By Len Shneyder
In December 2010, something unexpected happened: Facebook surpassed Google in terms of website traffic according to The Economist. Over the next few years, the Facebook-dominant phenomenon would repeat in other ways: time spent, usage on mobile devices, user growth, etc. Ten years ago there seemed to be no ceiling to how high, or how fast, social networking would grow. Even when social networks began to stratify – e.g LinkedIn for business and Instagram specifically focused on sharing visual content – there seemed to be market share for every unique segment or audience. The only limiting factor seemed to be the number of humans on the planet, hours in the day and the ability of a given platform to grab their attention. That was nearly ten years ago. That isn’t the case today.
As time went on, and the attention wars intensified. Clear winners and losers emerged. Not all social network platforms were created equal. Some of the names that fell by the wayside include: Vine, Yik Yak, Google+, Google Buzz, Friendster, Meerkat, Orkut, Yahoo! Buzz and others. Today, social network usage is steady, but user adoption is declining.
In the last two decades, social networks have redefined how we connect with one another, engage in discourse, read news and partake in a grand online experiment of sharing memories, experiences and ideas. Despite the cosmic scale achieved by social media platforms that didn’t become obsolete, or get swallowed by bigger competitors, there’s a movement away from social media. But if people aren’t running towards social networks anymore, where are they going?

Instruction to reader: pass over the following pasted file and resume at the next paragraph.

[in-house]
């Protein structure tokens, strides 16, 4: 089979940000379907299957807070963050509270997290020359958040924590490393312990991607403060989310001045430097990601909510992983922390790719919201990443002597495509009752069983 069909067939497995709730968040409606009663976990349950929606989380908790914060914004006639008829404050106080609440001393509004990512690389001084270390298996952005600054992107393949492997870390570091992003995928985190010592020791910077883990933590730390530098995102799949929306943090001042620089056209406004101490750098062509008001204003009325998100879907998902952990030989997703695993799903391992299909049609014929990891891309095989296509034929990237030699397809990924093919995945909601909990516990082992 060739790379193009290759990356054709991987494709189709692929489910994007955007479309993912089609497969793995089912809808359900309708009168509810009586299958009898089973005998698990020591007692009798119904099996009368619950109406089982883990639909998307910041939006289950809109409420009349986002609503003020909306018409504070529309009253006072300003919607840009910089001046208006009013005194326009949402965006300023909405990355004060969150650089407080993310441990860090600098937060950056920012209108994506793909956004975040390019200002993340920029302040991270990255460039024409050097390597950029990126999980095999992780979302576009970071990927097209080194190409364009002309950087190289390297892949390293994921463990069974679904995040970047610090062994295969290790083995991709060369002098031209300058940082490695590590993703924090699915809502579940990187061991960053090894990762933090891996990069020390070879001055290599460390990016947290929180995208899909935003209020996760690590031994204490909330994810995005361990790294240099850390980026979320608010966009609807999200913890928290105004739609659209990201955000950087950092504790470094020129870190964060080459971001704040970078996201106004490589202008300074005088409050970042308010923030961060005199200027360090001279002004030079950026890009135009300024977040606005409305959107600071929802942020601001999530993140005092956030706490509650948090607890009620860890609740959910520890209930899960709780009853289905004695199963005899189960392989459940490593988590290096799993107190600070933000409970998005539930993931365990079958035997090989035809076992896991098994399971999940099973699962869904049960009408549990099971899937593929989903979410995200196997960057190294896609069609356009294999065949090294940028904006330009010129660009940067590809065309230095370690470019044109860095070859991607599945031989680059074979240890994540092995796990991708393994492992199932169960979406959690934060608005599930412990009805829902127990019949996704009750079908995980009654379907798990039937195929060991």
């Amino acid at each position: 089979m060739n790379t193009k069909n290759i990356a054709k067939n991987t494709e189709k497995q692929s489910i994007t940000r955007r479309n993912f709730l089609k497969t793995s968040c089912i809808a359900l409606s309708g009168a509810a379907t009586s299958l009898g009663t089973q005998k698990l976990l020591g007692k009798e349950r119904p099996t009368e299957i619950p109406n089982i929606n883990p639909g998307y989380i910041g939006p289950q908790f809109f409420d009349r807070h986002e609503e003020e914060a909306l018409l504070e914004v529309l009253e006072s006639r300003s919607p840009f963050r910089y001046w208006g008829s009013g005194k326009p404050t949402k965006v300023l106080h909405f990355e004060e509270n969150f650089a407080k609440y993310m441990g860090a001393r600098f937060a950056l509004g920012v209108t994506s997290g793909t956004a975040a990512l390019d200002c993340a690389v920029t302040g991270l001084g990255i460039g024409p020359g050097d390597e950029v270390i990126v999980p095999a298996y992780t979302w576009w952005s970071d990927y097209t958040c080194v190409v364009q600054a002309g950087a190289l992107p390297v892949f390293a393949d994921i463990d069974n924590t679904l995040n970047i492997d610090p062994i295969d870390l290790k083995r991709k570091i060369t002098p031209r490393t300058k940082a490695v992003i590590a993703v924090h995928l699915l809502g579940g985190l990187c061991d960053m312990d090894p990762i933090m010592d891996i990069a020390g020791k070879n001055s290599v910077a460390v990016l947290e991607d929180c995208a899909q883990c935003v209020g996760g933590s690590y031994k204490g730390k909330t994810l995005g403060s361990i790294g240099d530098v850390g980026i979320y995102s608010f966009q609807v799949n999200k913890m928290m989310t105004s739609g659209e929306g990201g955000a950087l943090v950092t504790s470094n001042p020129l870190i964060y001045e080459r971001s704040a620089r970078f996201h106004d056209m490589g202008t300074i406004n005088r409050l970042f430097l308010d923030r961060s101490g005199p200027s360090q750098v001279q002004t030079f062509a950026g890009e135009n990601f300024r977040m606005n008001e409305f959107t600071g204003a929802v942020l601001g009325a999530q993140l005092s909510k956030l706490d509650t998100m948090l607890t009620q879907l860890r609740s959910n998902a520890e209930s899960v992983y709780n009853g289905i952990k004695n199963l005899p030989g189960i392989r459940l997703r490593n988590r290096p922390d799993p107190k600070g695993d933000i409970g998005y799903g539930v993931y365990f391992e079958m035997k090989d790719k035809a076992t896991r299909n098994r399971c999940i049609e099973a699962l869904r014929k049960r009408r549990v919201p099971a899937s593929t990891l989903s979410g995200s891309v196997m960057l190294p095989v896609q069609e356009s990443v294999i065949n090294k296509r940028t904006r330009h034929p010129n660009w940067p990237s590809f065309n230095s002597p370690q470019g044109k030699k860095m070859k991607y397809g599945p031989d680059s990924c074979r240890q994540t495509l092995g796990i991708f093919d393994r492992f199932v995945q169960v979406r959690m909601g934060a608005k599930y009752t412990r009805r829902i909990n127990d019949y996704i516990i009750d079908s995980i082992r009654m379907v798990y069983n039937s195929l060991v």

In 2019, there is a marked interest in what the youth might call a vintage technology, and those of us of a certain age know simply as email. In fact, email was always quietly operating in the background as the vital support for the Social Media Age and even proved impossible for the social network Gods to conquer. So, what makes email so steadfast, ubiquitous and complicated and how can marketers respect how people use email, while using it to their advantage?
Email as identifier
Email was integral to the birth of the Social Media Age – and played a vital role in the meteoric ascent of social networks to the near-ubiquitous roles they play on the internet today. Email facilitated social media’s first identification method. That identification method is still, oftentimes, the only, or most common means, of creating an account with an endless array of service providers. When new SaaS companies are born that offer services, portals and applications, users have to create a profile. That profile will always have email at its heart – it will never be a question of email or some other identifier – it’ll always be email and other identifiers.
The social network as mailbox provider
At one time, during the reign …read more
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